If a person is trying to quit smoking, she might seek out advice from someone who has successfully quit. But research by University of Pennsylvania’s Lauren Eskreis-Winkler and Angela Duckworth and Chicago Booth’s Ayelet Fishbach suggests a counterintuitive strategy: she should try giving advice to someone also struggling to quit.

“Our research provides empirical support for an age-old aphorism: it is in giving that we receive,” the researchers write.

Conventional wisdom holds that receiving advice is an effective motivator, but research has been picking away at this idea, finding, for example, that receiving advice can make people feel less confident. Eskreis-Winkler, Fishbach, and Duckworth further studied the link between advice and motivation—and argue that it can be more motivating to give advice than to receive it.

In their first experiment, the researchers had some middle-school students give advice about vocabulary coursework and had others receive advice about it from their teachers. They then tracked how many minutes the middle schoolers spent studying vocabulary online each night, using minutes spent studying as a measure of motivation. It turns out that the students who gave advice studied almost 27 minutes on average while those receiving it put in closer to 23 minutes.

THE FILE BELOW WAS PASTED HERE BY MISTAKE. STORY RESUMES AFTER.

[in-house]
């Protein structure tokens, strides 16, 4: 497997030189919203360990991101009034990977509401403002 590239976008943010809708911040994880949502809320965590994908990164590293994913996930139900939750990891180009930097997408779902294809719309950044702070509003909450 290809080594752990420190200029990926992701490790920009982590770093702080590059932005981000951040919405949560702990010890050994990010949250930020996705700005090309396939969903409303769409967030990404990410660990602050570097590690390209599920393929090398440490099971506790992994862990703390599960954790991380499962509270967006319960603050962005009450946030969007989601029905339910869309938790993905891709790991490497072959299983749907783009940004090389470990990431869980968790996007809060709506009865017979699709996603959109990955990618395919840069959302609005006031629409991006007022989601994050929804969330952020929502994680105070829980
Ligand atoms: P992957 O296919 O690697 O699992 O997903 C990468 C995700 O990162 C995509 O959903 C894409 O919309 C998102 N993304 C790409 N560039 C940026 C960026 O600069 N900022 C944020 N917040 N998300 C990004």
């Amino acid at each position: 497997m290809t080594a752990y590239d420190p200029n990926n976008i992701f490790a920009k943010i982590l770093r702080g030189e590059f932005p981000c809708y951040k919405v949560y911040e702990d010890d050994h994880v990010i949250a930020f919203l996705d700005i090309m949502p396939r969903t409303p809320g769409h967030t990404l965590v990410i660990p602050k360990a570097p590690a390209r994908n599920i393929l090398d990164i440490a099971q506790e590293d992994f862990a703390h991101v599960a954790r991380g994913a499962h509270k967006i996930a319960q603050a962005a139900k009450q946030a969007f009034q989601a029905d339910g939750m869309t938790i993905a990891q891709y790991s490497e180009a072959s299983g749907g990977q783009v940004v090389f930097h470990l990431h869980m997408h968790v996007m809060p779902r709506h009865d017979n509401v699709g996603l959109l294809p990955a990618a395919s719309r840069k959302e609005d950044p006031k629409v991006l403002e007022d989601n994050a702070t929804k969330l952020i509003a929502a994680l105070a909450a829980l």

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Next, the team conducted a study with adults who were struggling to save money, lose weight, control their temper, or find employment. Participants wrote out the advice they’d give to others, and then received advice themselves. Afterward, they rated which felt more motivational, giving advice or receiving it.

Almost three-quarters of the participants across all four categories reported that giving advice was more motivating than receiving it. This was true regardless of whether they received advice first and gave it second, or vice versa.

People often underestimate—or completely miss—the role that confidence plays in motivation, according to the research. When participants rated their confidence in giving and receiving advice, they consistently reported that giving advice made them feel more confident and motivated.

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